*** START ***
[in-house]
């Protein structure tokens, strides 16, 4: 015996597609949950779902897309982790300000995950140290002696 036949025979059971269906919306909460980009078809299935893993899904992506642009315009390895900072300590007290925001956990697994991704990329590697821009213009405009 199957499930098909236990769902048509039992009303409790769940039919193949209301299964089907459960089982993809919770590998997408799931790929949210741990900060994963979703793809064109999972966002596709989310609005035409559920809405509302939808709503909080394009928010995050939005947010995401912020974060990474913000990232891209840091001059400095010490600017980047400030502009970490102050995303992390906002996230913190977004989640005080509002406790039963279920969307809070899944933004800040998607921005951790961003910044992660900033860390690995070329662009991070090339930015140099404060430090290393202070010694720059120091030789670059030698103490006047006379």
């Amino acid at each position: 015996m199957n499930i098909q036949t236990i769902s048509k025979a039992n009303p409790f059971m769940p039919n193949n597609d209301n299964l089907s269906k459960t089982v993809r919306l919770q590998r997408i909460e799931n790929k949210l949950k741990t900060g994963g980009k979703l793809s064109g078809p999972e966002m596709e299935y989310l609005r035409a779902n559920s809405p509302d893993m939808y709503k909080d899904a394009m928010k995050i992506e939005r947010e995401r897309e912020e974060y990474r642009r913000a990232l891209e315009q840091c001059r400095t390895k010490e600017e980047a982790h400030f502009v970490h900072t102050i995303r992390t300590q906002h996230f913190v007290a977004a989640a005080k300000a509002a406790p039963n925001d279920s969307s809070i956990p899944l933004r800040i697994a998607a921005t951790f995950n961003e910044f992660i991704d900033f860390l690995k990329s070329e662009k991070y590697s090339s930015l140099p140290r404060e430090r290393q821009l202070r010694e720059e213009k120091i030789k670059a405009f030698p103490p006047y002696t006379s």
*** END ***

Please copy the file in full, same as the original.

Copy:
[in-house]
């Protein structure tokens, strides 16, 4: 015996597609949950779902897309982790300000995950140290002696 036949025979059971269906919306909460980009078809299935893993899904992506642009315009390895900072300590007290925001956990697994991704990329590697821009213009405009 199957499930098909236990769902048509039992009303409790769940039919193949209301299964089907459960089982993809919770590998997408799931790929949210741990900060994963979703793809064109999972966002596709989310609005035409559920809405509302939808709503909080394009928010995050939005947010995401912020974060990474913000990232891209840091001059400095010490600017980047400030502009970490102050995303992390906002996230913190977004989640005080509002406790039963279920969307809070899944933004800040998607921005951790961003910044992660900033860390690995070329662009991070090339930015140099404060430090290393202070010694720059120091030789670059030698103490006047006379």
């Amino acid at each position: 015996m199957n499930i098909q036949t236990i769902s048509k025979a039992n009303p409790f059971m769940p039919n193949n597609d209301n299964l089907s269906k459960t089982v993809r919306l919770q590998r997408i909460e799931n790929k949210l949950k741990t900060g994963g980009k979703l793809s064109g078809p999972e966002m596709e299935y989310l609005r035409a779902n559920s809405p509302d893993m939808y709503k909080d899904a394009m928010k995050i992506e939005r947010e995401r897309e912020e974060y990474r642009r913000a990232l891209e315009q840091c001059r400095t390895k010490e600017e980047a982790h400030f502009v970490h900072t102050i995303r992390t300590q906002h996230f913190v007290a977004a989640a005080k300000a509002a406790p039963n925001d279920s969307s809070i956990p899944l933004r800040i697994a998607a921005t951790f995950n961003e910044f992660i991704d900033f860390l690995k990329s070329e662009k991070y590697s090339s930015l140099p140290r404060e430090r290393q821009l202070r010694e720059e213009k120091i030789k670059a405009f030698p103490p006047y002696t006379s």